Ben Rivers is an artist who makes films. Two Years at Sea, his first feature-length film, was released to cinemas in early May. It’s about a man called Jake who lives alone in the Scottish Highlands.
The last time I watched a film by Rivers, the 16mm projector was installed in the seats of the lecture theatre. The audience was collected around this machine that was guiding film through its insides and spewing it out again, throwing up the image, loudly.
Rivers went to see Jake in 2005, where he shot the observational documentary This is My Land. He returned last year, collaborating with his subject, recording reenactments of his daily routine and staging imaginative events. Jake goes about his business; he washes in a makeshift shower, chops wood to make a fire, and walks through the wilderness. Partway through the film the caravan in which Jake has fallen asleep is hoisted up into a tree. Jake wakes up, opens the door and calmly looks out. We know he’s in on the act.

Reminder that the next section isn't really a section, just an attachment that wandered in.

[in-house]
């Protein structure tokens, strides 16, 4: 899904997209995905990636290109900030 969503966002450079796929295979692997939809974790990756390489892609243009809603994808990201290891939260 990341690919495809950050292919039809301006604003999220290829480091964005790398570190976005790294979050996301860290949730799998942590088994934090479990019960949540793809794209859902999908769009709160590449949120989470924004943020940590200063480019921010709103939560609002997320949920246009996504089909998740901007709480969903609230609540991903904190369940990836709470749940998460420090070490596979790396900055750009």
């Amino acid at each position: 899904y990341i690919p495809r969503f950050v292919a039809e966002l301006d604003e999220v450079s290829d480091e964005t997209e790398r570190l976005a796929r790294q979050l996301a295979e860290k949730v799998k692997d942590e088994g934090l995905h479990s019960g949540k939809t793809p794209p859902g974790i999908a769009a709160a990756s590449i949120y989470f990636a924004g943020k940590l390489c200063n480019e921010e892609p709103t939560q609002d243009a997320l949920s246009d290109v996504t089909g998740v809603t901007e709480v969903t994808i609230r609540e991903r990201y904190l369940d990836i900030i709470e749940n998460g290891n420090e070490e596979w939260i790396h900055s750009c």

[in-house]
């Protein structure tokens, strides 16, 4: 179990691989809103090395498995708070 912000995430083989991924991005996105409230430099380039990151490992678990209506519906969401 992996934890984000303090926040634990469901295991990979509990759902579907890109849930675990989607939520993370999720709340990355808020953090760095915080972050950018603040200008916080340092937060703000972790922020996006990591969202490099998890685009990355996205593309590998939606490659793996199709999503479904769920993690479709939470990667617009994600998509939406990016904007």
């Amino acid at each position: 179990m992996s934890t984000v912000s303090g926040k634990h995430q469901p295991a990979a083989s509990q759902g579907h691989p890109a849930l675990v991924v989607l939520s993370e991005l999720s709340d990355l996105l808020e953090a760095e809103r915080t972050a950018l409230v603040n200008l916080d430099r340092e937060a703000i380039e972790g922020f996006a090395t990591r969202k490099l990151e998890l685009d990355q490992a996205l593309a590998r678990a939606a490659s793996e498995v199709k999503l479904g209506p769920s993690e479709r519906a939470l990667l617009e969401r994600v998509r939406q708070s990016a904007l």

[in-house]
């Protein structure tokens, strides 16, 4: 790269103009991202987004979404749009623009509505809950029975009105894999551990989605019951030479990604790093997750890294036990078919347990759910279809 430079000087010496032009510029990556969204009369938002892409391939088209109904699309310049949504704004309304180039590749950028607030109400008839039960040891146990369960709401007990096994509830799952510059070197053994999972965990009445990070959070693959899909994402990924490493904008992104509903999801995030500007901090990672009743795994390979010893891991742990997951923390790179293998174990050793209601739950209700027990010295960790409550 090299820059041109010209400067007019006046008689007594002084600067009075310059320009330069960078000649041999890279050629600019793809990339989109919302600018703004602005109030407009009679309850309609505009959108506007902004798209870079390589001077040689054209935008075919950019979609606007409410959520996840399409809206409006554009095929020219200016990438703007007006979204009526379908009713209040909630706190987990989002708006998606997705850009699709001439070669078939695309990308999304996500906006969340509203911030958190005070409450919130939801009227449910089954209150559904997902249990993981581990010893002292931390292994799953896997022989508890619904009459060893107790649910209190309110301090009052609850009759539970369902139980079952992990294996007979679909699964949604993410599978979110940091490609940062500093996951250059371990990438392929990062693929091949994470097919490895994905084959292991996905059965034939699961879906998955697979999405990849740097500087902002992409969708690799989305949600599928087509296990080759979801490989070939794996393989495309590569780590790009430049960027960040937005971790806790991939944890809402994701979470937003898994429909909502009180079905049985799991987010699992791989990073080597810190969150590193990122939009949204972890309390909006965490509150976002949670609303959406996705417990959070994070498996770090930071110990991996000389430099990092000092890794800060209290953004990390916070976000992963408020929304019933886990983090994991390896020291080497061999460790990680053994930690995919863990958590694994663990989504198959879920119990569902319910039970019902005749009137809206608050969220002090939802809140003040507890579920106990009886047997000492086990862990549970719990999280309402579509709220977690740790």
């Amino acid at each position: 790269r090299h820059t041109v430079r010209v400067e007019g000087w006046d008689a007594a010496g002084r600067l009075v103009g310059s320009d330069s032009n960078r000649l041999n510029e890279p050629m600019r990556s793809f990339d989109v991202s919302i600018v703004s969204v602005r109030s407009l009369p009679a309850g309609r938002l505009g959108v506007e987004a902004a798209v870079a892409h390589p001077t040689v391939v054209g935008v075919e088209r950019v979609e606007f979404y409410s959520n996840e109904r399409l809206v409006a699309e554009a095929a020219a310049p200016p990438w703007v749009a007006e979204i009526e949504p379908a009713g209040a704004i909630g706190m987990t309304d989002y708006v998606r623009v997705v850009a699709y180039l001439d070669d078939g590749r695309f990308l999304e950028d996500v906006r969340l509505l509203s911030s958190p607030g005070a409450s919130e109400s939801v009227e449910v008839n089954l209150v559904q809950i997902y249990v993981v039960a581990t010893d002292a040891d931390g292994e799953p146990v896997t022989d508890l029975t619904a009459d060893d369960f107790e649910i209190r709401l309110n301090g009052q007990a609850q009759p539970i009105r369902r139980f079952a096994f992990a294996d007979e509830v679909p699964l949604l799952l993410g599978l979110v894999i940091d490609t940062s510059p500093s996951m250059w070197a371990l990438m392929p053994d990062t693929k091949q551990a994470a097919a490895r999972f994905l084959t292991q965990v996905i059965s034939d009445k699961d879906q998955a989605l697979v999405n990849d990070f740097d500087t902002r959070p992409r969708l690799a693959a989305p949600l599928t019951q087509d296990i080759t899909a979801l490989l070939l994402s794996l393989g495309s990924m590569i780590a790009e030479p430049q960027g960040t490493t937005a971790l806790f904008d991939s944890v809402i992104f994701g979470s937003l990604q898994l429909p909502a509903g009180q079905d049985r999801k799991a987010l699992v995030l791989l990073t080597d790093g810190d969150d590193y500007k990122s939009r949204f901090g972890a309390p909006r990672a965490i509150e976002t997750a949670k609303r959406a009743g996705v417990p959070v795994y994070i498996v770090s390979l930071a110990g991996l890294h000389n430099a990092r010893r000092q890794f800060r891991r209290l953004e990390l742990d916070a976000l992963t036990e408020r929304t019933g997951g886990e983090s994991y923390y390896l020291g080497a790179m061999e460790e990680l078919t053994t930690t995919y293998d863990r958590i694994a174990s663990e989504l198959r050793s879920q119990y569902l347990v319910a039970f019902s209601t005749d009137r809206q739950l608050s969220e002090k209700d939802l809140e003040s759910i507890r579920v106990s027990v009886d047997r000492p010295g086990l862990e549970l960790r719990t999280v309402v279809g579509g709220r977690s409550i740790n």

Rivers makes work for the cinema and the art gallery. For his recent exhibition at Kate MacGarry Gallery in East London, Phantom of a Libertine, he showed a 16mm film composed of fragments from a single traveler’s photograph album. Rivers likes clues; for Phantom of a Libertine, the slide show, as a mode of demonstration and revelation over time, is re-cast as a mode of looking, a mechanical way of perceiving something closely and from a distance, without disclosure. In Two Years at Sea, Rivers gestures towards the narrative of Jake’s life, how he ended up in this place, where he might have travelled to or who he might have met, through objects and pieces of music.
I met Rivers at the ICA on the day Two Years at Sea was released in cinemas nationwide. He spoke about the film and its subject, Jake, the relationship of fiction to documentary film, and the end of the world.